Once in a while, once in a very long while, a company comes along that understands its target audience so well that each marketing message seems to be written for every single one of their customers, and potential customers, individually. Chubbies website has had my attention for quite some time because they, with the slogan Sky’s out. Thighs out., are one of those exceptional, growing companies that knows how to connect with their customer base.
For the most part, they make and market just one exceptional product. And they have fun in the process. Their marketing approach is clever, bold, engaging, smart, and as tightly focused as a laser beam.
Raddest shorts in the United States, Raddest shorts on the planet, Raddest shorts in the universe, Most humble shorts company ever.
I look forward to emails from Chubbies. They’re always entertaining while perfectly positioning their brand and products. On Fridays they send a long-form email that’s often loaded with video, animation, or slide shows called the Weekender. They’re the best of the best. This one arrived last Friday under the subject line: Sex Sells…?
Some things just need revolutionizing…
LET’S TALK ABOUT “MALE MODELING”
Look, we know you got a weekend to obliterate, and we respect that. But we also know you’re a fan of revolutions. So lend us your eyeballs, just for a minute, and then, we weekend.
Just four years ago it seemed like the word “shorts” had lost all meaning. You couldn’t walk down the street without tripping over the in-seam of your new longs. That’s when we called upon you to help us revolutionize the shorts game, and look at us now.
But, not all is well in the world of men’s fashion. The current state of “male modeling” is…umm…confusing, to say the least. I mean what in the actual H.E. Double Hockey Sticks is going on?
Let’s take a closer look:
A SERIES OF LEGITIMATE QUESTIONS ABOUT MALE MODELING THAT NEED ANSWERS:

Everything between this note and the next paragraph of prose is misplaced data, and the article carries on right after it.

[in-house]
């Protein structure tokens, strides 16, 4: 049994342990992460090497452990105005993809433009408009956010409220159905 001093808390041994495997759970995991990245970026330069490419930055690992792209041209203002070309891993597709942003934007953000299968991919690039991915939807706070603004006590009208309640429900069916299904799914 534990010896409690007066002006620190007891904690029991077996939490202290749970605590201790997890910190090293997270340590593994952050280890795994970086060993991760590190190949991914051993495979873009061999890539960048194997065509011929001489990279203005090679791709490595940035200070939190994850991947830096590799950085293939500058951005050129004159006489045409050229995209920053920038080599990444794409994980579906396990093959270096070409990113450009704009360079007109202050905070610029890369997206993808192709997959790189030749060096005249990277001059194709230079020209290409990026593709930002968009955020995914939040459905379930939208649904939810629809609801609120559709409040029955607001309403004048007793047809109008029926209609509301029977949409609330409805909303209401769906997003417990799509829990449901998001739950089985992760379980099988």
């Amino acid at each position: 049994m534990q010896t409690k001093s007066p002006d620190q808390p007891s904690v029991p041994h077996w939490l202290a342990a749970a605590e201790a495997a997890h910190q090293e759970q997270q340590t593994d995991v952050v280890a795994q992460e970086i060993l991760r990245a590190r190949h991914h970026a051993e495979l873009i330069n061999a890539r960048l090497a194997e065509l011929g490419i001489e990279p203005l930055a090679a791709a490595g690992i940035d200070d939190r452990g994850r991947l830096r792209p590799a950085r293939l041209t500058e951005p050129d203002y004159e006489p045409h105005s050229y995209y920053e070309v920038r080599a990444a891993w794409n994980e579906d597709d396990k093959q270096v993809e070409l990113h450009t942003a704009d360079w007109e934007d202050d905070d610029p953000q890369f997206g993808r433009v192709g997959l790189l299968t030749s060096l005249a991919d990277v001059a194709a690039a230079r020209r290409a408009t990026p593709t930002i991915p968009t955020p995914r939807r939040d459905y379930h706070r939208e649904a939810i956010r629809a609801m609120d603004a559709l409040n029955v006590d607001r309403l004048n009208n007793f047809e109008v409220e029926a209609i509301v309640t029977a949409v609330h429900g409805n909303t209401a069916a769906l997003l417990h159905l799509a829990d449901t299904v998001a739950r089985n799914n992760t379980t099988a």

↑ Is this the goal? And if so, did we miss every memo ever sent about male modeling?
↑ Are you supposed to look like you hate the clothes you’re wearing?
↓ Is this how you wear a necklace?
↑ Do you lose points for smiling?
SERIOUSLY. WE HAVE NO IDEA.
But what we do know is how to ignite a revolution. We did it with shorts, and now, we say, let’s do it with male modeling.
THE FUTURE IS NOW. BUT REMEMBER:
↓The wind is your friend.
↓ Don’t let anyone re-touch your photos, unedited is the new edited. i
↓ Use props wisely.i
i ↓ Always put your best face forward. i
. ↓ Teamwork makes the dream work. .
. ↓ If you’re in your underwear, and someone takes a picture, you’re technically an underwear model. .
i ↓ Maybe you’re born with it?
i ↓ Either way, don’t forget where you came from. Bring your best friend along for the ride.
i ↓ Know that sometimes you’ll be asked to do more than just be really, really, ridiculously good-looking.
. ↓ Do let it go to your head. You’re a Male Model. Tell EVERYONE.
. ↓ Every walk is a catwalk.
. ↓ But don’t forget to slow down and give yourself a little me time.
. ↓ The line between work and vacation is gunna get a bit hazy.
. ↓ Over time your talent will grow immensely.
. ↓ You don’t need to wear a cape. Just make sure you carry a towel.
. ↓ As we said, the future is now:
The Male Model Revolution is Afoot.
So there you have it. In a world that tends to be overly politically correct, all things to all people, and servw all masters, Chubbies Shorts bows only to those who, when the sky’s out have their thighs out.
[Transparency: I’m not in any way affiliated with Chubbies Shorts and am not compensated for this post.]
By Stephen Brockelman
As a Sr. Writer at T. Rowe Price, I work with a group of the best copywriters around. We belong to the broader creative team within Enterprise Creative, a part of Corporate Marketing Services.
A long and winding road: My path to T. Rowe Price was more twisted than Fidelity’s green line. With scholarship in hand, I left Kansas at 18 to study theatre in New York. When my soap opera paychecks stopped coming from CBS and started coming from the show’s sponsor, Proctor & Gamble, I discovered the power of advertising and switched careers. Over the years I’ve owned an ad agency in San Francisco; worked for Norman Lear on All in the Family, Good Times, Sanford and Son, and the rest of his hit shows; and as a member of Directors Guild of America, I directed Desi Arnaz in his last television appearance— we remained friends until his death. In 1988 I began freelancing full time didn’t look back.
In January 2012 my rep at Boss Group called and said, “I know you don’t want to commute and writing for the financial industry isn’t high on your wish list, but I have a gig with T. Rowe Price in Owings Mills…” I was a contractor for eight months, drank the corporate Kool-Aid, became a TRP associate that August, and today I find myself smiling more often than not.